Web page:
constitutes itself spontaneously, without a conscious effort
on the learner’s part. (p.203)
Schouten-Van Parreren (1986) cited in Mondria and
Wit-de Boer (1991) says that one learns words by
guessing their meaning with the aid of context. In other
words, guessing is conductive to retention .This implies
incidentally, that guessing wrongly should be prevented as
far as possible, as incorrectly guessed meaning also tend to
stick in the mind. He further considers the following factors
that actually determine the guessability: (1) the contextual
factors, like the redundancy of the context, the occurrence
of synonyms and antonym; (2) the word factor, like parts of
speech, the degree of concreteness or abstractness; and (3)
the reader / the learner factors concern the knowledge and
the skills of the person who is guessing. Laufer (1997) also
counted the following factors which affect guessing: (1)
availability of clues; (2) familiarity with the clue words; (3)
presence of misleading clues; and (4) compatibility
between the reader’s schemata and the text context (pp.2034).
2.5 Vocabulary Teaching
According to Nation and Newton (1997), there are two
ways that vocabulary can be taught: (1) through fluency
activities, and (2) through richness activities. Fluency
activities have certain characteristics: (1) they may involve
processing quite a lot of languages; (2) they make limited
demands on the language users; that is, they involve
material that does not contain much unfamiliar language or
many unfamiliar ideas; (3) they involve rehearsal of the
task through preparation, planning or repetition; and (4)
they involve some encouragement for the learner to reach a
high rate of performance which requires that the activities
reach a high level of automaticity. Richness activities aim
to increase the number of association to a word can be of
two types: Those that establish paradigmatic relationship,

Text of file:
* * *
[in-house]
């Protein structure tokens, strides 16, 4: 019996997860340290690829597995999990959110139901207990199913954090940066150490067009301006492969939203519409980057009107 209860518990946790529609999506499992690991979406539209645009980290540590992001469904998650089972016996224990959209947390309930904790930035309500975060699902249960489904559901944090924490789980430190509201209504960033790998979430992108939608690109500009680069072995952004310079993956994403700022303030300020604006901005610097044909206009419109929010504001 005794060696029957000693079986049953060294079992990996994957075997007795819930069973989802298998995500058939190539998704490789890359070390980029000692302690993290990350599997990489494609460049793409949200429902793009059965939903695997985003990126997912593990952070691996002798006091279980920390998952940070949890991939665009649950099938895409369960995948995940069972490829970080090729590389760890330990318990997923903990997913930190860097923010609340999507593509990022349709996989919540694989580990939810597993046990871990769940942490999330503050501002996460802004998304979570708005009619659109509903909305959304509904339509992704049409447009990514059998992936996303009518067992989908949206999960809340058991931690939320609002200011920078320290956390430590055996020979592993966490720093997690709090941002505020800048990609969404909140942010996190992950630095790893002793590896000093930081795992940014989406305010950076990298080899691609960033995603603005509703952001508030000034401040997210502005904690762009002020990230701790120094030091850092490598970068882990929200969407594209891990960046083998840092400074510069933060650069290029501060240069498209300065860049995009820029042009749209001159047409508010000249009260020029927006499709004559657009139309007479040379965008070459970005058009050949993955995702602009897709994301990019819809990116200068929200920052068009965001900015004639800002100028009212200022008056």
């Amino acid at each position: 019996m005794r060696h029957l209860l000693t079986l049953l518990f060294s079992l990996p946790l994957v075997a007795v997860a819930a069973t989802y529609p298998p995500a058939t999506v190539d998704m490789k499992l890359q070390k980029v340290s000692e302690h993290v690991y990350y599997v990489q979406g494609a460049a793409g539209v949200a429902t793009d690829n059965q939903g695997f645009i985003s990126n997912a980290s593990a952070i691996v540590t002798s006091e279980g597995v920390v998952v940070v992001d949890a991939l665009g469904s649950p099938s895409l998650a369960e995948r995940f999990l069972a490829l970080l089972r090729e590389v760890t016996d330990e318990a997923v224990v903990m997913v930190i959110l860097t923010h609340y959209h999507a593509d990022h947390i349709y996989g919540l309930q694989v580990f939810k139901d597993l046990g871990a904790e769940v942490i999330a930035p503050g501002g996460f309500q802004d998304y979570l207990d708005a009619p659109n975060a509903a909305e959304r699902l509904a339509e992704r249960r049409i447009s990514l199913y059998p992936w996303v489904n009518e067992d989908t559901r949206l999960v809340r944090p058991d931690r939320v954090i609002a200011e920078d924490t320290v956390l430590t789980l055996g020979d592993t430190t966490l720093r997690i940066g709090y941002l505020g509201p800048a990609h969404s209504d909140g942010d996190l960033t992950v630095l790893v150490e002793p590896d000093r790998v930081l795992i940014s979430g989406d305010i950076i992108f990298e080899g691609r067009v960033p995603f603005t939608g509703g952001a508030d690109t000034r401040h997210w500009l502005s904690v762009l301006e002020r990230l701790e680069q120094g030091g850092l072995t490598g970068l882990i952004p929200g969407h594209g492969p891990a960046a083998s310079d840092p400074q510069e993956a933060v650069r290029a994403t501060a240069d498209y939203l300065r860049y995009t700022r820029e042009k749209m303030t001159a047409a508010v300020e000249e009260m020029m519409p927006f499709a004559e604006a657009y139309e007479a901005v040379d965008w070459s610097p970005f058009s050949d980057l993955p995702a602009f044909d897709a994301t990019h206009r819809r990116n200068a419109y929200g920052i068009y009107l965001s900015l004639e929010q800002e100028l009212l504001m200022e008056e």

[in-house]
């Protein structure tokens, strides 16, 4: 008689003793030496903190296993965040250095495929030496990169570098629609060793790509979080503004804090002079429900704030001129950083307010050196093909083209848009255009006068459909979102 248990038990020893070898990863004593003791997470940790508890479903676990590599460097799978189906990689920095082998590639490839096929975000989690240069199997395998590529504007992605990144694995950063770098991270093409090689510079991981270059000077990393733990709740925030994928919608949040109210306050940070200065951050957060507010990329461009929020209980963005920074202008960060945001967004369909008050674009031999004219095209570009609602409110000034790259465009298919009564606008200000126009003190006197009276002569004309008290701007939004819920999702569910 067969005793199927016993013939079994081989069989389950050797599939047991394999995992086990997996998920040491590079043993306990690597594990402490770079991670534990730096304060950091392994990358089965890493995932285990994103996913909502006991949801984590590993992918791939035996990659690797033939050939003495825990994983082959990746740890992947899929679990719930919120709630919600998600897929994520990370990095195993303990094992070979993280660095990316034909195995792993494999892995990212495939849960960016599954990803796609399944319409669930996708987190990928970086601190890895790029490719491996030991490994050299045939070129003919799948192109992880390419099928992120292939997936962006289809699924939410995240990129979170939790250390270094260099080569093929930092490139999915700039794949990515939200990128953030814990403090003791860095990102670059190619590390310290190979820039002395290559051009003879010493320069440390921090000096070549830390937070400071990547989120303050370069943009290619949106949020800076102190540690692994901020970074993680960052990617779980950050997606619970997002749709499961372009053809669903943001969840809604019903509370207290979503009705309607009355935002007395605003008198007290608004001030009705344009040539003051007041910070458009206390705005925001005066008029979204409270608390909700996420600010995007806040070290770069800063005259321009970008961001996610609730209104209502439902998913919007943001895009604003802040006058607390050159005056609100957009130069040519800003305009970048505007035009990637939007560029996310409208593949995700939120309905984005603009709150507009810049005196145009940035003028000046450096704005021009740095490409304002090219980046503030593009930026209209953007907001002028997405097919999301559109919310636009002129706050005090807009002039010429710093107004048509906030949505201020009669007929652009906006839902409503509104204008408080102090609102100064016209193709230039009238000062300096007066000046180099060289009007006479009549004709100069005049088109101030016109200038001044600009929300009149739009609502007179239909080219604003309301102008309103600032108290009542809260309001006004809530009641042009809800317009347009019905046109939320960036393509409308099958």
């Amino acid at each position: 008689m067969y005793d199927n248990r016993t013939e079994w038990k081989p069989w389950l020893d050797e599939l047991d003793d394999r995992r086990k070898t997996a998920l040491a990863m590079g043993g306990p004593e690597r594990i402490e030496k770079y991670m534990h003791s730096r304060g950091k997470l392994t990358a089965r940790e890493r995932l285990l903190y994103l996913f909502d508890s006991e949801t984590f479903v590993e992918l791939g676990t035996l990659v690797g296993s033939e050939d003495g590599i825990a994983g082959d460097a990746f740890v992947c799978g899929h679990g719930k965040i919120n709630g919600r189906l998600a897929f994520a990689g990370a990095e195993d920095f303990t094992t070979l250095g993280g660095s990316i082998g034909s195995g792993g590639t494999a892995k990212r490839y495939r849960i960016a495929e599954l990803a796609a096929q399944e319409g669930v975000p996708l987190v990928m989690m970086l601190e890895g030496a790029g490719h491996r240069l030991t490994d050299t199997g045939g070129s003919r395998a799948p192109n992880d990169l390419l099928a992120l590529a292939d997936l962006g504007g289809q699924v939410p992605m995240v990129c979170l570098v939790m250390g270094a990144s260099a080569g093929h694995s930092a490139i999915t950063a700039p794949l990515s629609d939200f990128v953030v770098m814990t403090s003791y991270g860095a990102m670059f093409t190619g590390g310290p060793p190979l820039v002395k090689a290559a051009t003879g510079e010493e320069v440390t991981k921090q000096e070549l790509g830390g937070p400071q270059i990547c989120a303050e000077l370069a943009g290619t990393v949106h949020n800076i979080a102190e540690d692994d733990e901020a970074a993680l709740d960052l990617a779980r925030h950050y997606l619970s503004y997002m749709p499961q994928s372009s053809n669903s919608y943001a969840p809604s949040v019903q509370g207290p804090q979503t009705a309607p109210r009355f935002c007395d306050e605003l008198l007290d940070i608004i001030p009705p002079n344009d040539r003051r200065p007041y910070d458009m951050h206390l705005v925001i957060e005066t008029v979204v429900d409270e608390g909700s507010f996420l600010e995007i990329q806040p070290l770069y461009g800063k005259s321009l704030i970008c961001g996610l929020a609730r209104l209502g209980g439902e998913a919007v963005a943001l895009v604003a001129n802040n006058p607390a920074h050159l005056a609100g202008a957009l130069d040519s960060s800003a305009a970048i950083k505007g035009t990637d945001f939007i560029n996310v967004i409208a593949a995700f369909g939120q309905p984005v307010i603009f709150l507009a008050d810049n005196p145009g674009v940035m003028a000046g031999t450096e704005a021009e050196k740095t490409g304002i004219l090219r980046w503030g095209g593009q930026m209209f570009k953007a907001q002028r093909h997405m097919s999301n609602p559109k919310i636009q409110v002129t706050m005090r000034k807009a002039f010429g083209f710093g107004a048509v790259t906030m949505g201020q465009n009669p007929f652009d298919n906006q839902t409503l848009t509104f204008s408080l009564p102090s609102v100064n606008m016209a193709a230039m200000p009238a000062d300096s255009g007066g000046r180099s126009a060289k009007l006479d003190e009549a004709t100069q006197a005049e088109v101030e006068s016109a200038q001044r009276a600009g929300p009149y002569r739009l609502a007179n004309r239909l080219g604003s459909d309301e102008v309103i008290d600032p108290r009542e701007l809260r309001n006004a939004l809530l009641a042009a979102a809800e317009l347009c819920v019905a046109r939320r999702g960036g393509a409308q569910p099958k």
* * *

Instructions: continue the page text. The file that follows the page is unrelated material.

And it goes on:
and those that establish syntagmatic relationships.
Paradigmatic relationships are those that associate a word
with others of related meaning. Syntagmatic relationships
are those that associate a word with other words that can
typically precede or follow it. For example, the word ‘fuel’
can be preceded or followed by words like cost (as in the
cost of fuel), and alternative (in alternative fuels). Activities
that can be used to develop these relationships include the
following: (1) collocation, (2) semantic mapping, and (3)
dictation and related activities.
2.5.1 Collocations
Nima Shakouri, Kamran Mehrgan, AEL, Vol. 1, No. 2, pp. 47-55, 2012
Jurafsky and Martin (2000) say that collocation refers to
a quantifiable position-specific relationship between two
lexical items. Collocational features encode information
about the lexical inhabitations of specific positions located
to the left or right of the target word. Typical features
include the word, the root, form of the word, and the
word’s part of speech. Benson (1985) has pointed out two
types of collocations. The first is grammatical collocation:
that is where a lexical item frequently co-occurs with a
grammatical item. In many cases, the grammatical item is a
preposition—for example. Lexical collocation, on the other